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Effect of Combined β-Alanine and SodiumBicarbonate Supplementation on Cycling Performance


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Medicine & Science in Sports & Exercise: August 2012 - Volume 44 - Issue 8 - p 1545-1551
doi: 10.1249/MSS.0b013e31824cc08d
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Short-duration high-intensity bouts of exercise require a greater reliance on adenosine triphosphate generation from glycolysis and the phosphagen system. The adenosine triphosphate that is derived from these pathways is used to fuel muscle contraction and liberates proton release, which is thought to be one of the causes of muscular acidosis during intense exercise (30). Both intra- and extracellular buffer systems act to reduce the buildup of H+ and therefore aid in the regulation of intracellular pH. Carnosine has been identified as an important physiochemical buffer (1), and extracellular HCO3 is also thought to play an important role in the maintenance of intramuscular pH (7).

Carnosine (β-alanyl-L-histidine) is a naturally occurring dipeptide found in high concentrations in skeletal muscle and nervous tissue. Carnosine has been hypothesized to play a vital role in delaying the onset of muscular fatigue by acting as an intracellular buffer (14), neutralizing free radicals (8), regulating enzymes (20), and increasing calcium sensitivity of the contractile apparatus (4).

Previous literature has shown that β-alanine supplementation is capable of significantly elevating skeletal muscle carnosine content in both trained and untrained participants after 4 to 10 wk of β-alanine supplementation (4.0–6.4 g·d−1) (2,3,11,15). The induced elevation in skeletal muscle carnosine content has been associated with improvements in short-term intense bouts of exercise performance in untrained participants (∼2.5 min) (15). Several studies have suggested that carnosine may also play an important role in delaying the onset of muscular fatigue in trained athletes such as sprinters (11) and rowers (2); however, these studies were unable to demonstrate a significant performance improvement after β-alanine supplementation. A recent study found a significant performance improvement in trained cyclists after 8 wk of β-alanine supplementation (2–4 g·d−1) in average (5.0%) and peak (11.4%) power output in a maximal 30-s cycling sprint after a 110-min exhaustive endurance ride at varied intensities (35). From the available literature investigating β-alanine supplementation performance improvements have been demonstrated in intense bouts of short-duration exercise performance (1–7 min), which seems to be the ideal duration of exercise in which carnosine exhibits its role as an intramuscular pH buffer.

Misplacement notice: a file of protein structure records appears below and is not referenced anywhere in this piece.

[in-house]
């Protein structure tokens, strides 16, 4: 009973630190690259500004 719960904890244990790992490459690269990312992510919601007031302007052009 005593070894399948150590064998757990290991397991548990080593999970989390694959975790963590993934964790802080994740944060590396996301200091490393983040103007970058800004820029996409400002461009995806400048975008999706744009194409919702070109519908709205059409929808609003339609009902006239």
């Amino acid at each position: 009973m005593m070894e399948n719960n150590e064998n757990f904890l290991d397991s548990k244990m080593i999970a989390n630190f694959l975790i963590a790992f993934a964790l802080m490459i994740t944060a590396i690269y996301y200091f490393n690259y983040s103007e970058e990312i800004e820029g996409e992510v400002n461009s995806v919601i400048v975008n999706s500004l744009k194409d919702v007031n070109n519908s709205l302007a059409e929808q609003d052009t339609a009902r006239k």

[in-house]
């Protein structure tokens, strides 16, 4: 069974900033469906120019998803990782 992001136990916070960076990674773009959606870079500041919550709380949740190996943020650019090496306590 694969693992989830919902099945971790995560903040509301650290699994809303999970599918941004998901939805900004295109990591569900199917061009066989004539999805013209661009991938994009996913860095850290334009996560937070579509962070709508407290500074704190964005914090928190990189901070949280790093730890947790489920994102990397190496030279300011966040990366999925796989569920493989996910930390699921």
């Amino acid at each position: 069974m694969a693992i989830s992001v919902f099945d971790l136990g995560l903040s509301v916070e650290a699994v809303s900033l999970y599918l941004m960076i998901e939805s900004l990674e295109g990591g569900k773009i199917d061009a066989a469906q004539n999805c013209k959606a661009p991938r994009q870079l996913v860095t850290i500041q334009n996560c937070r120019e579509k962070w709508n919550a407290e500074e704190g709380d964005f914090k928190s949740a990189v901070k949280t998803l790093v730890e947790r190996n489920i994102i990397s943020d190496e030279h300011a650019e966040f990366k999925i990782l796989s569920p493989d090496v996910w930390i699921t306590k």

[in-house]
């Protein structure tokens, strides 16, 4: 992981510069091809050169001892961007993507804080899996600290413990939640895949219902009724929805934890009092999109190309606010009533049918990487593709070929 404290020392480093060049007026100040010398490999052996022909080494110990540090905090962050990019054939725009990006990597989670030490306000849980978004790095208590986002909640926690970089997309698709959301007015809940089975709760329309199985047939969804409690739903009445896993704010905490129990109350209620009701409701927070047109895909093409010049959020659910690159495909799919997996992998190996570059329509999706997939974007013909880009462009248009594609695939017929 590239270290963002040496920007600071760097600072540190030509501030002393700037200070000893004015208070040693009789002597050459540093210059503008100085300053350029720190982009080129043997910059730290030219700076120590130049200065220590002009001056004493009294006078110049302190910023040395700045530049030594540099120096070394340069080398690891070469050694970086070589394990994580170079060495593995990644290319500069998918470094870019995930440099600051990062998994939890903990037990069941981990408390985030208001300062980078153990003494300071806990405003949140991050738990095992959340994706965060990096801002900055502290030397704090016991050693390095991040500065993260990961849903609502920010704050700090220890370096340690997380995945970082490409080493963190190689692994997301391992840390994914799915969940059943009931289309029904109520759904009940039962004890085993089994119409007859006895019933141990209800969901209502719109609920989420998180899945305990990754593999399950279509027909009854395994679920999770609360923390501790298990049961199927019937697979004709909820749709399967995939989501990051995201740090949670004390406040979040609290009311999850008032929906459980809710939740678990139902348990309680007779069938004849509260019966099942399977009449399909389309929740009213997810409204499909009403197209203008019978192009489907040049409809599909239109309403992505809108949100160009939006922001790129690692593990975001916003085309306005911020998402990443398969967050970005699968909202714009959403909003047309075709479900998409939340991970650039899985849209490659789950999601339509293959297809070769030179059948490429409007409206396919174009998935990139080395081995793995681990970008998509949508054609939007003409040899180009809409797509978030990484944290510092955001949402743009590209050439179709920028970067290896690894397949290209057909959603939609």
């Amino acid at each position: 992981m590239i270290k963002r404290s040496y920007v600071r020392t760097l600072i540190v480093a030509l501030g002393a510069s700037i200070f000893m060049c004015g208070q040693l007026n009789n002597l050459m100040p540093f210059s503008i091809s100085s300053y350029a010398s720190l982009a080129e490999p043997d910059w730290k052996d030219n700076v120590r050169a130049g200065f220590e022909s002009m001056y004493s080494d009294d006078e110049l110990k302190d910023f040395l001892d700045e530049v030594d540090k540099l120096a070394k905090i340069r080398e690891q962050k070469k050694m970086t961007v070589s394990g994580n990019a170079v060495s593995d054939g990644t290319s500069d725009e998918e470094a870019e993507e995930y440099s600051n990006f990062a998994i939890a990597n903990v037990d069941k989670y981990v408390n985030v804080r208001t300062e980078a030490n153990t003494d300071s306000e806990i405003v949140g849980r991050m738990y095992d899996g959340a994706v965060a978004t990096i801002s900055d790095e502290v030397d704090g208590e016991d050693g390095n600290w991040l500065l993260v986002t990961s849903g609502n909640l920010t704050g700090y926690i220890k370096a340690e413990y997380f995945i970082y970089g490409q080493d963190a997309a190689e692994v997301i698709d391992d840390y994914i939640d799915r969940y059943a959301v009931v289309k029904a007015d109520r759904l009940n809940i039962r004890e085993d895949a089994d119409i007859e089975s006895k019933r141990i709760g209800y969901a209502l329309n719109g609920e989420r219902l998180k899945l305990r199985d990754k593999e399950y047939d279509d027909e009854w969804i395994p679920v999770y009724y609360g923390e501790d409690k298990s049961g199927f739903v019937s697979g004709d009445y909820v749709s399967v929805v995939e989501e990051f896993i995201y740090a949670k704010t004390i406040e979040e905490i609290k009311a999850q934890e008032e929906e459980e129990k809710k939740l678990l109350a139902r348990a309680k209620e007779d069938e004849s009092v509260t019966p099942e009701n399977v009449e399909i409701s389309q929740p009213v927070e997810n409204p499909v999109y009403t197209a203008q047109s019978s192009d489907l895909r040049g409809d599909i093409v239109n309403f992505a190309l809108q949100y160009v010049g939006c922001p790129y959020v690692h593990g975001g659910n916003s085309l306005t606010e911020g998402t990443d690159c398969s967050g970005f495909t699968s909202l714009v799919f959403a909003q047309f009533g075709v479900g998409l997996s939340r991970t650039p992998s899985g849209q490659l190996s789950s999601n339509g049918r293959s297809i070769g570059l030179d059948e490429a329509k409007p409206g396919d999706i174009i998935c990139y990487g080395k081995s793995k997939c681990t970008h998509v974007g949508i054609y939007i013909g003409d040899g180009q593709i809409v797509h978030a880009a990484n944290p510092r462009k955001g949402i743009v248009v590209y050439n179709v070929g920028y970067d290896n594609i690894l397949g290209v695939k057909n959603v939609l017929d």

In addition to the intracellular buffering capacity, the extracellular buffering system, primarily the bicarbonate ion (HCO3), also plays an important role in the maintenance of intracellular pH, although the sarcolemma has been shown to be relatively impermeable to HCO3 (23). Several studies (21,34) have been able to demonstrate that increased extracellular pH and augmented HCO3 content enhance the H+/La efflux from the exercising muscle. This is largely due to the increase in activity of the H+/La cotransporter, which becomes more active when the intracellular/extracellular H+ gradient is increased during intense exercise (31). This is thought to allow more work to be completed from the exercising muscles during bouts of intense anaerobic exercise. In light of this, numerous studies have examined the exogenous administration of sodium bicarbonate (NaHCO3) in an attempt to enhance performance in highly trained athletes (7).

Many studies have shown significant improvements in exercise performance after supplementation with either β-alanine or NaHCO3 alone. To our knowledge, only one study has examined the combined effect of β-alanine and NaHCO3 supplementation on exercise performance (33). Although Sale et al. (33) reported a significant improvement in cycling time to fatigue after supplementation with β-alanine, there was no further improvement in exercise performance with the addition of acute NaHCO3 supplementation in recreationally active males (33).

Chronic β-alanine supplementation has been shown to elevate skeletal muscle carnosine content and improve short-term exercise performance, predominantly in the untrained population (2,3,11,15). It remains to be determined whether β-alanine supplementation can improve exercise performance in trained athletes using sport-specific performance measures such as a time trial, which have a lower coefficient of variation than time-to-fatigue tests (9). Furthermore, it remains to be determined whether β-alanine and NaHCO3 supplementation can provide an additional ergogenic benefit in highly trained athletes. Therefore, the first aim of the present study was to investigate the effects of 28 d of β-alanine supplementation on a maximal cycling performance trial lasting 4 min. The second aim was to determine whether there was an additive effect of β-alanine and acute NaHCO3 supplementation on high-intensity cycling performance in highly trained cyclists.